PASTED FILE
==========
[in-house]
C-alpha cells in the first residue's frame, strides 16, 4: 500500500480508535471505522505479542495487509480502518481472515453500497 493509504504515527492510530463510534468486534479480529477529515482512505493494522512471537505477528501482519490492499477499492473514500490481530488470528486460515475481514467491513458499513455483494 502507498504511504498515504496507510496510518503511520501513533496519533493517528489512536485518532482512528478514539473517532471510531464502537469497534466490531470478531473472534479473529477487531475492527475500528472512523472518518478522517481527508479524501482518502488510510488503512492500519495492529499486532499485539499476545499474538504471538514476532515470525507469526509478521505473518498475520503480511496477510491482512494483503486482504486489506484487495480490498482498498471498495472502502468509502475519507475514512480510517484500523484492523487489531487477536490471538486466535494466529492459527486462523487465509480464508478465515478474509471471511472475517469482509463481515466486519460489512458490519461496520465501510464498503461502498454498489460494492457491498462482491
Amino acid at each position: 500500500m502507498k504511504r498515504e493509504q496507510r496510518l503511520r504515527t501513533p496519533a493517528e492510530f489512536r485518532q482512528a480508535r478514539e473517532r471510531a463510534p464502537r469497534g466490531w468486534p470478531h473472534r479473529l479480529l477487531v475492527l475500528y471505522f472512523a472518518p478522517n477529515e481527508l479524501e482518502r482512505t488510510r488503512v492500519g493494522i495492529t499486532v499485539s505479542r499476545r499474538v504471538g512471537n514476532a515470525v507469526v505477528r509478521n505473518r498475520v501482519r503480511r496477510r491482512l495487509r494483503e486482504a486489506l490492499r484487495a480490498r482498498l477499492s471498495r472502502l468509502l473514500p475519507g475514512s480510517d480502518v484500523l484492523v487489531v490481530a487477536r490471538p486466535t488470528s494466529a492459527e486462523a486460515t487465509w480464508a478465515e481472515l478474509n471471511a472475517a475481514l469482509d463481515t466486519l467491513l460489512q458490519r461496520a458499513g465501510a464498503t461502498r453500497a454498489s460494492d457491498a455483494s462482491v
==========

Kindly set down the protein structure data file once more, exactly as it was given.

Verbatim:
[in-house]
C-alpha cells in the first residue's frame, strides 16, 4: 500500500480508535471505522505479542495487509480502518481472515453500497 493509504504515527492510530463510534468486534479480529477529515482512505493494522512471537505477528501482519490492499477499492473514500490481530488470528486460515475481514467491513458499513455483494 502507498504511504498515504496507510496510518503511520501513533496519533493517528489512536485518532482512528478514539473517532471510531464502537469497534466490531470478531473472534479473529477487531475492527475500528472512523472518518478522517481527508479524501482518502488510510488503512492500519495492529499486532499485539499476545499474538504471538514476532515470525507469526509478521505473518498475520503480511496477510491482512494483503486482504486489506484487495480490498482498498471498495472502502468509502475519507475514512480510517484500523484492523487489531487477536490471538486466535494466529492459527486462523487465509480464508478465515478474509471471511472475517469482509463481515466486519460489512458490519461496520465501510464498503461502498454498489460494492457491498462482491
Amino acid at each position: 500500500m502507498k504511504r498515504e493509504q496507510r496510518l503511520r504515527t501513533p496519533a493517528e492510530f489512536r485518532q482512528a480508535r478514539e473517532r471510531a463510534p464502537r469497534g466490531w468486534p470478531h473472534r479473529l479480529l477487531v475492527l475500528y471505522f472512523a472518518p478522517n477529515e481527508l479524501e482518502r482512505t488510510r488503512v492500519g493494522i495492529t499486532v499485539s505479542r499476545r499474538v504471538g512471537n514476532a515470525v507469526v505477528r509478521n505473518r498475520v501482519r503480511r496477510r491482512l495487509r494483503e486482504a486489506l490492499r484487495a480490498r482498498l477499492s471498495r472502502l468509502l473514500p475519507g475514512s480510517d480502518v484500523l484492523v487489531v490481530a487477536r490471538p486466535t488470528s494466529a492459527e486462523a486460515t487465509w480464508a478465515e481472515l478474509n471471511a472475517a475481514l469482509d463481515t466486519l467491513l460489512q458490519r461496520a458499513g465501510a464498503t461502498r453500497a454498489s460494492d457491498a455483494s462482491v